As we were preparing to come to Kenya, we were warned by our advisors that it might be difficult to receive honest feedback on our product because health workers might be so receptive to any health technology that they would be averse to highlighting the downsides of our product.
Fortunately, we stumbled across a group of healthcare providers with strong opinions about what they want. We sat down with members of the District Health Management Team to review wireframes, and started to review the deck slide by slide. By the third slide, they looked skeptical as we tried to explain how technology would help providers to identify danger signs indicating that a child needed to be referred to a more advanced care center. They explained that while this system seemed like it would be useful, they would prefer it if we solved their most pressing technology need first before moving on to difficult decision support systems.
One team member burst in with the insight, “people will use this if you reduce their paperwork. Nurses spend far too much time doing paperwork, and it means they can’t see as many patients. If you solve that headache for them, people will use your system. And if you can integrate this with the reporting that everyone must do, providers will love you.” It turns out that both public and private providers in Kenya spend upwards of 5 hours per week just tallying, reporting, and filing paperwork, time that would be better spent seeing patients.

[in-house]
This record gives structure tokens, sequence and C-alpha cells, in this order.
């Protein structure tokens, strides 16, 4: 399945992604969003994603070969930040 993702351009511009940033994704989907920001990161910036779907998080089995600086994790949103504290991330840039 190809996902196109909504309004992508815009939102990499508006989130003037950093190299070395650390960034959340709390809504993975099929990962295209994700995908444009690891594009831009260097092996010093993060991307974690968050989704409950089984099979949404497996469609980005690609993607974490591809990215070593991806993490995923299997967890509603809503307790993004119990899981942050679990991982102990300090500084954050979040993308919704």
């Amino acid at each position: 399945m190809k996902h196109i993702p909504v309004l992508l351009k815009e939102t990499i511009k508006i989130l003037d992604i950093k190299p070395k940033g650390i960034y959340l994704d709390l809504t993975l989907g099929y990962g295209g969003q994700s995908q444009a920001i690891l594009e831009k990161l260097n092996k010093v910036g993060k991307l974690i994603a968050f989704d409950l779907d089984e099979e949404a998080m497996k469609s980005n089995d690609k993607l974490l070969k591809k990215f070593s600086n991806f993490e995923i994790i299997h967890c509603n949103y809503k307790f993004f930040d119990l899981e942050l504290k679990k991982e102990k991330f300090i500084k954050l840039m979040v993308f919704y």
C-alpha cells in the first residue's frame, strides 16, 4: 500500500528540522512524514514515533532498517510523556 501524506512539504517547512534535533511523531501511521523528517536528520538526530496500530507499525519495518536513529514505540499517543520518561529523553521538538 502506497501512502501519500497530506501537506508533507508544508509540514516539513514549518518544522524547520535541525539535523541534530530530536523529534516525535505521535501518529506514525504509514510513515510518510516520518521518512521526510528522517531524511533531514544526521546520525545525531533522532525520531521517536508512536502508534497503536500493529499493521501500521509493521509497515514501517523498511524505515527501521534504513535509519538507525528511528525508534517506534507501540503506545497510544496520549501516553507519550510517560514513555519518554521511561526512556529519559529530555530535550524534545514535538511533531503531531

We then asked providers to walk us through their systems, and it was no wonder that they were looking for ways to reduce the paperwork burden. Over the course of the next few hours, the team showed us 15 different registers that they use for reporting and storage of information. In many cases, the providers just store information in the registers, meticulously recording one line per patient. Yet when the patient returns for follow-up care, it is too difficult to find that line of data from the register to use as reference, so the information serves as a basis for reporting to the central government.
The nurses felt that by first reducing the time spent on reporting, then adding additional features and integrating previous patient data into the new encounter, we would add significant value to the nurse’s experience. This would serve as the hook for getting people to use the system, and anything else would be gravy.
Yet again, this simplified and crystallized our idea of what providers need. Whereas chemists have been pretty clear about the type of POS system they want, providers take in so many different types of data that it’s been difficult to distill this into a simple tablet-based system. With this newest version, we hope to save nurses time and energy and build from there. And we were grateful to find a team that was willing to be so honest with us.